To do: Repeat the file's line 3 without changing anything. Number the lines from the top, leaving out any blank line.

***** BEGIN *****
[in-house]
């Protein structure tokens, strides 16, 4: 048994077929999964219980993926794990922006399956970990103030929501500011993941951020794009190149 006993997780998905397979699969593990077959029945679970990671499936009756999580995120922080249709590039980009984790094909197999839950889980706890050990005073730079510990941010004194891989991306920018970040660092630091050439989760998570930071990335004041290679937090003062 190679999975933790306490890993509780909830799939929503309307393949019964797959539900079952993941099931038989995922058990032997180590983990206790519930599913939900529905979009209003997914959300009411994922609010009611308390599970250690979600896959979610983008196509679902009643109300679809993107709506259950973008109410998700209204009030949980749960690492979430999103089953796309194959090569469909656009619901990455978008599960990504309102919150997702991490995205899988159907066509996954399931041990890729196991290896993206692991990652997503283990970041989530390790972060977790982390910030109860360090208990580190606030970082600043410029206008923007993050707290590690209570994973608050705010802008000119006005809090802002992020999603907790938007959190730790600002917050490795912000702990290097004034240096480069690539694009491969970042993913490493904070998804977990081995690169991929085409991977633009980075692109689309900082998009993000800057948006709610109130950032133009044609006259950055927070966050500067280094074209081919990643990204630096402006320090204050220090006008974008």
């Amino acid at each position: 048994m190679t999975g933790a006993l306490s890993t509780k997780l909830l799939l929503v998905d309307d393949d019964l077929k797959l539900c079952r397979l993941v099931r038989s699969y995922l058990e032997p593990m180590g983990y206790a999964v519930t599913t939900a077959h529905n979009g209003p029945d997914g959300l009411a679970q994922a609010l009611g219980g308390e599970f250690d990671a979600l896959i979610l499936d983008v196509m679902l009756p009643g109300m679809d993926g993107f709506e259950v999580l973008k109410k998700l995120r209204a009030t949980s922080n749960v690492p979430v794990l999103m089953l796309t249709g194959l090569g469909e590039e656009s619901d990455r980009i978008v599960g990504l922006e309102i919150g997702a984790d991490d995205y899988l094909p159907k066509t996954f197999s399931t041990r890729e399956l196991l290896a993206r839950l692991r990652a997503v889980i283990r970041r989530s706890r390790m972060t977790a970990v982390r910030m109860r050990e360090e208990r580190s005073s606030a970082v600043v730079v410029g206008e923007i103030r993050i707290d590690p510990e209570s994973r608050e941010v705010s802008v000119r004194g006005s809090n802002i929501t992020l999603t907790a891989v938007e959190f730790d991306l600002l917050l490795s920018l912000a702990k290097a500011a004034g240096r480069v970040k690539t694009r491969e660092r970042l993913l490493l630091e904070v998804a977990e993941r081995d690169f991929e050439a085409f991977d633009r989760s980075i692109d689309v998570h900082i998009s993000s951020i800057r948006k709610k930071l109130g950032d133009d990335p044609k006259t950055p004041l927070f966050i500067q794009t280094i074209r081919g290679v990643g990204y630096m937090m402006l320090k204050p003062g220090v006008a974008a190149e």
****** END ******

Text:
């Amino acid at each position: 048994m190679t999975g933790a006993l306490s890993t509780k997780l909830l799939l929503v998905d309307d393949d019964l077929k797959l539900c079952r397979l993941v099931r038989s699969y995922l058990e032997p593990m180590g983990y206790a999964v519930t599913t939900a077959h529905n979009g209003p029945d997914g959300l009411a679970q994922a609010l009611g219980g308390e599970f250690d990671a979600l896959i979610l499936d983008v196509m679902l009756p009643g109300m679809d993926g993107f709506e259950v999580l973008k109410k998700l995120r209204a009030t949980s922080n749960v690492p979430v794990l999103m089953l796309t249709g194959l090569g469909e590039e656009s619901d990455r980009i978008v599960g990504l922006e309102i919150g997702a984790d991490d995205y899988l094909p159907k066509t996954f197999s399931t041990r890729e399956l196991l290896a993206r839950l692991r990652a997503v889980i283990r970041r989530s706890r390790m972060t977790a970990v982390r910030m109860r050990e360090e208990r580190s005073s606030a970082v600043v730079v410029g206008e923007i103030r993050i707290d590690p510990e209570s994973r608050e941010v705010s802008v000119r004194g006005s809090n802002i929501t992020l999603t907790a891989v938007e959190f730790d991306l600002l917050l490795s920018l912000a702990k290097a500011a004034g240096r480069v970040k690539t694009r491969e660092r970042l993913l490493l630091e904070v998804a977990e993941r081995d690169f991929e050439a085409f991977d633009r989760s980075i692109d689309v998570h900082i998009s993000s951020i800057r948006k709610k930071l109130g950032d133009d990335p044609k006259t950055p004041l927070f966050i500067q794009t280094i074209r081919g290679v990643g990204y630096m937090m402006l320090k204050p003062g220090v006008a974008a190149e």